How to Debug Concurrency Bugs using Thread Fuzzing

Undo Bytes
4 min readFeb 18, 2020


Wikipedia defines fuzzing or fuzz testing as “an automated software testing technique that involves providing invalid, unexpected, or random data as inputs to a computer program.”

In Live Recorder 5.0, we introduced a thread fuzzing feature. Thread fuzzing allows Live Recorder to interfere with the regular scheduling of threads in order to expose more concurrency bugs in your software…before you deploy them to customers.

Thread fuzzing in the wild…

Several Live Recorder 5.0 users have reported enabling thread fuzzing in unit tests to see what showed up, and 100% of them reported that thread fuzzing revealed hitherto undiagnosed race conditions. Because they got recordings of the failures, they were fixed comparatively easily.

This article explains thread fuzzing usage in Live Recorder to help you understand whether it can improve your software quality and how to use it.

What are concurrency bugs?

Concurrency bugs are non-deterministic defects that arise when the execution of a thread disrupts the behavior of other threads running at the same time.

Non-deterministic factors such as thread-switching or external data can affect the order or timing of thread execution, resulting in concurrency issues that cause unpredictable application behavior such as miscalculations, crashes, or hangs.

Here are some examples of common concurrency defects: Atomicity violation

If the execution of thread 1 below is interrupted by thread 2 immediately after passing the if test, then thread 1 will crash with a memory access violation.

It is possible for Thread 1 to wait indefinitely for Thread 2 to unlock L2, while Thread 2 is waiting for Thread 1 to release L2. Pared back to its simplest case:

Thread 1:pthread_mutex_lock(L1); 
Thread 2:pthread_mutex_lock(L2);

Race condition

A race condition is a type of software defect that occurs when separate threads interact in an unforeseen way and disrupt the expected timing and ordering of operations.

For example, where two threads try to change shared data at the same time, leading to unpredictable system behavior. That is, multiple threads are in “a race” and different threads might win the race depending on non-deterministic events.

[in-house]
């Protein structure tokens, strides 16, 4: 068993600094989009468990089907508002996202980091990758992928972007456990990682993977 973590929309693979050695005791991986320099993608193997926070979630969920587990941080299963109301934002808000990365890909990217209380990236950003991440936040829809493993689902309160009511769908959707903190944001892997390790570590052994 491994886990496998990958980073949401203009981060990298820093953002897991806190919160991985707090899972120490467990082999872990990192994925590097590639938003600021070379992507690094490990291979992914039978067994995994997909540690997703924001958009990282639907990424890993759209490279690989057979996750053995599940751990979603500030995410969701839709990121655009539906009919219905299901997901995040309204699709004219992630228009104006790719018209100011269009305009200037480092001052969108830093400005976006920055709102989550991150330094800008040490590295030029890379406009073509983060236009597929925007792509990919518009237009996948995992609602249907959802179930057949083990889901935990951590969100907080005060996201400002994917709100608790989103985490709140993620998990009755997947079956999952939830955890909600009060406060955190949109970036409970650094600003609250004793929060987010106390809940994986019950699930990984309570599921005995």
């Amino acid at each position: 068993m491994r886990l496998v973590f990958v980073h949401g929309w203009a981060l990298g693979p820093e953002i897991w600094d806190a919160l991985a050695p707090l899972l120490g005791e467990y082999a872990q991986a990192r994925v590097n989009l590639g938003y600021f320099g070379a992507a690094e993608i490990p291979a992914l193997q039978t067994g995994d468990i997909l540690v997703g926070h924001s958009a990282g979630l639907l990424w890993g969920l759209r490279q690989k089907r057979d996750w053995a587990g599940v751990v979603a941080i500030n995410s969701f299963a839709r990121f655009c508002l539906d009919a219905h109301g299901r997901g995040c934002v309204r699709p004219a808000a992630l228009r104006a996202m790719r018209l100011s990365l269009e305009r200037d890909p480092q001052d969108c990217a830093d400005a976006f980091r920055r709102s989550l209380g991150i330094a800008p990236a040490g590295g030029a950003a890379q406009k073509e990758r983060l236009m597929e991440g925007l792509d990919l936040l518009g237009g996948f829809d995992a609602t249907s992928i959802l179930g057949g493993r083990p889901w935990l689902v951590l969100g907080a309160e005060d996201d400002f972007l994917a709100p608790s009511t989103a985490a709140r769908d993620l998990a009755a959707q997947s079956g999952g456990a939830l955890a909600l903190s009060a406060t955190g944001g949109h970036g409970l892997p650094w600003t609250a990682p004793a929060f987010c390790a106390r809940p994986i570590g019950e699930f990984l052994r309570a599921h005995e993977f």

Issues like these are difficult and time consuming to recreate and investigate. Thread fuzzing is a technique to capture them before they go into production.

What is thread fuzzing

As mentioned above, thread fuzzing allows Live Recorder to interfere with the regular scheduling of threads, in order to expose concurrency bugs more easily.

As thread fuzzing changes the scheduling of threads, some concurrency bugs which are very rare in normal conditions become statistically more common.

You can configure Live Recorder 5.0 to use one or more thread fuzzing techniques:

  • Thread starvation
  • Random thread slices
  • Switching at locking/syncing instructions

Thread fuzzing runs within Live Recorder. If thread fuzzing provokes a defect, you instantly have a recording of the defect occurring, which you can interactively debug. You’ll never need to reproduce the failure again.

More detail on each technique is described below.

Thread starvation


A common type of concurrency bug is due to ordering problems, for instance when there’s a fast data-generating thread and a slower, second thread consuming that data. The consumer thread, being slower, tends to always have data to consume so noticing bugs is rare. However, if the consumer thread overtakes the generator thread, for instance due to slow I/O, an error might occur.

char* array[100] = {0};void generator_thread() {
for (int i = 0; i < 100; i++) {
array[i] = strdup("Hello world\n");

void consumer_thread() {
for (int i = 0; i < 100; i++) {
// Error: the consumer can overtake the generator
// and call puts() on NULL!

Thread fuzzing’s starve mode encourages race conditions by randomly picking some threads and preventing them from making progress for a short period of time.

Randomizing thread slices


With the randomization component active, Live Recorder randomly switches thread execution, thus increasing the likelihood of threads interrupting each other.

Switches around locking/syncing instructions (UNDO_tf=sync-instr)
With this setting, Live Recorder introduces extra thread switching around basic locking functionalities and atomic operations, for instance gcc’s _sync_* functions or pthread mutex.

By performing extra thread switches around these instructions, we can make it more likely that another thread, where locking is not done correctly, will be run at this point, exposing a concurrency bug.

Configuring thread fuzzing in Live Recorder

To enable thread fuzzing in Live Recorder, use:

live-record --thread-fuzzing.

By default, Live Recorder will apply all thread fuzzing components to your software. To enable only selected components, use a comma-separated list of components in the UNDO_tf environment variable:


To enable thread fuzzing via a Live Recorder API session, include undolr_thread_fuzzing.h and call undolr_thread_mode_set() with a bitmask of the desired components to enable.

Run thread fuzzing in your test pipeline

To eliminate concurrency issues before they get deployed, you will run your software in test with the thread fuzzing functions activated. If a program misbehaves, the defect will be captured in a Live Recorder recording, which you can replay and debug for the fastest possible resolution.

To get the most from thread fuzzing, tests which may expose concurrency bugs should be run many times until a failure happens and then the recording can be analyzed to discover the root cause.

Here’s a video explaining how to enrich your test automation pipeline with Live Recorder.

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